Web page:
The U.S. State Department on Wednesday expelled two Venezuelan diplomats, giving them 48 hours to leave the country, in retaliation for the socialist country’s decision to oust two top American officials a day earlier.
The two expelled diplomats are the chargé d’affaires of the Venezuelan Embassy in Washington, D.C., and the deputy consul general of the Venezuelan consulate in Houston.
“This action is to reciprocate the Maduro regime’s decision to declare the Chargé d’Affaires and Deputy Chief of Mission of the U.S. Embassy in Caracas personae non grata,” the State Department said in a statement.
“The accusations behind the Maduro regime’s decision are unjustified; our Embassy officers have carried out their official duties responsibly and consistent with diplomatic practice and applicable provisions of the Vienna Convention on Diplomatic Relations. We reject any suggestion to the contrary,” it added.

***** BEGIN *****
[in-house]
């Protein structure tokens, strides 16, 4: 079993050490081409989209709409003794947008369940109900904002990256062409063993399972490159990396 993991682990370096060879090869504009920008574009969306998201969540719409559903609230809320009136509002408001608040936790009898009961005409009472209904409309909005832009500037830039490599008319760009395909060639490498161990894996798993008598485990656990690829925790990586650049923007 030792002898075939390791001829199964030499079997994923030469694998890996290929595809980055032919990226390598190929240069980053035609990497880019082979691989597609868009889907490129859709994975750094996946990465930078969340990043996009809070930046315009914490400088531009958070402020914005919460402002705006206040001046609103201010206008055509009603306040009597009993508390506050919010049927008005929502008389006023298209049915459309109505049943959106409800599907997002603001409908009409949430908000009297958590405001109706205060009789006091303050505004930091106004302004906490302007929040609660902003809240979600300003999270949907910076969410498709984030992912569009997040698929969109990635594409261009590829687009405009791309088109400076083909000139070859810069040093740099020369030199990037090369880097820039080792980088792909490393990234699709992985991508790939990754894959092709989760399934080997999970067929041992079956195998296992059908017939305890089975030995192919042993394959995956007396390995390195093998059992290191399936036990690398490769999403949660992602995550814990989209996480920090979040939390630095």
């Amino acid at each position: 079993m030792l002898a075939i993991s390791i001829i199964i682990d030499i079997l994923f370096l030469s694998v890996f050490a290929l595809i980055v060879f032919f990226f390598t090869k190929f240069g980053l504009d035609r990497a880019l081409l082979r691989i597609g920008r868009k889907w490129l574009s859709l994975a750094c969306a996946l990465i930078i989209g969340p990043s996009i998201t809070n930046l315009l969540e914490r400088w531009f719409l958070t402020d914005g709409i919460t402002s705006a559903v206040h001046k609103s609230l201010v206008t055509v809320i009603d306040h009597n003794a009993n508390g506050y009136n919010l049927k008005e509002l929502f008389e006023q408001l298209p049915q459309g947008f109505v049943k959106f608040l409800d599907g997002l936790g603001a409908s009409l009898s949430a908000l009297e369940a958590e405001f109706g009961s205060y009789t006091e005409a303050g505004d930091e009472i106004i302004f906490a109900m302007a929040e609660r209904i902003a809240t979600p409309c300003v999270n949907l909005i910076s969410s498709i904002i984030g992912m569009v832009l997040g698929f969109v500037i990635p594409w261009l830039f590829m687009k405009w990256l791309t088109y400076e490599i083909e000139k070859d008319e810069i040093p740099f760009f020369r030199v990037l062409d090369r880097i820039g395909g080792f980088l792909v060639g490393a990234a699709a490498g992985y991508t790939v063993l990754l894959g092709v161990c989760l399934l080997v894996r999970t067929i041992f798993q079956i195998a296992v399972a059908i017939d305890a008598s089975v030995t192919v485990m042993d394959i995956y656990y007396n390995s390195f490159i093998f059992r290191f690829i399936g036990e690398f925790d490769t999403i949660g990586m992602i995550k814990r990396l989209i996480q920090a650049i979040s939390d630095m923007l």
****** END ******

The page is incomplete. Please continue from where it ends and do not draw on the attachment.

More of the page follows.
Venezuelan President Nicolas Maduro announced the expulsion of two American diplomats on Tuesday, accusing them of conspiring against his government by urging opposition groups to ignore the election to make it illegitimate.
The retaliation came shortly after U.S. Secretary of State Mike Pompeo pledged to respond reciprocally against the regime in Venezuela.
“We will respond appropriately, certainly reciprocally, but perhaps more than that, perhaps proportionately,” he said. “We’re watching the Maduro regime continue to engage in destructive behavior for the Venezuelan people.”
The confrontation between the two countries came about after the Trump administration denounced the recent presidential election as “sham.” The European Union and several Latin American countries also said the election last Sunday did not meet democratic standards.
The administration also imposed new sanctions against the country, targeting the country’s key assets, including its resource-rich oil sector.
Fox News’ Lucia Suarez Sang and the Associated Press contributed to this report.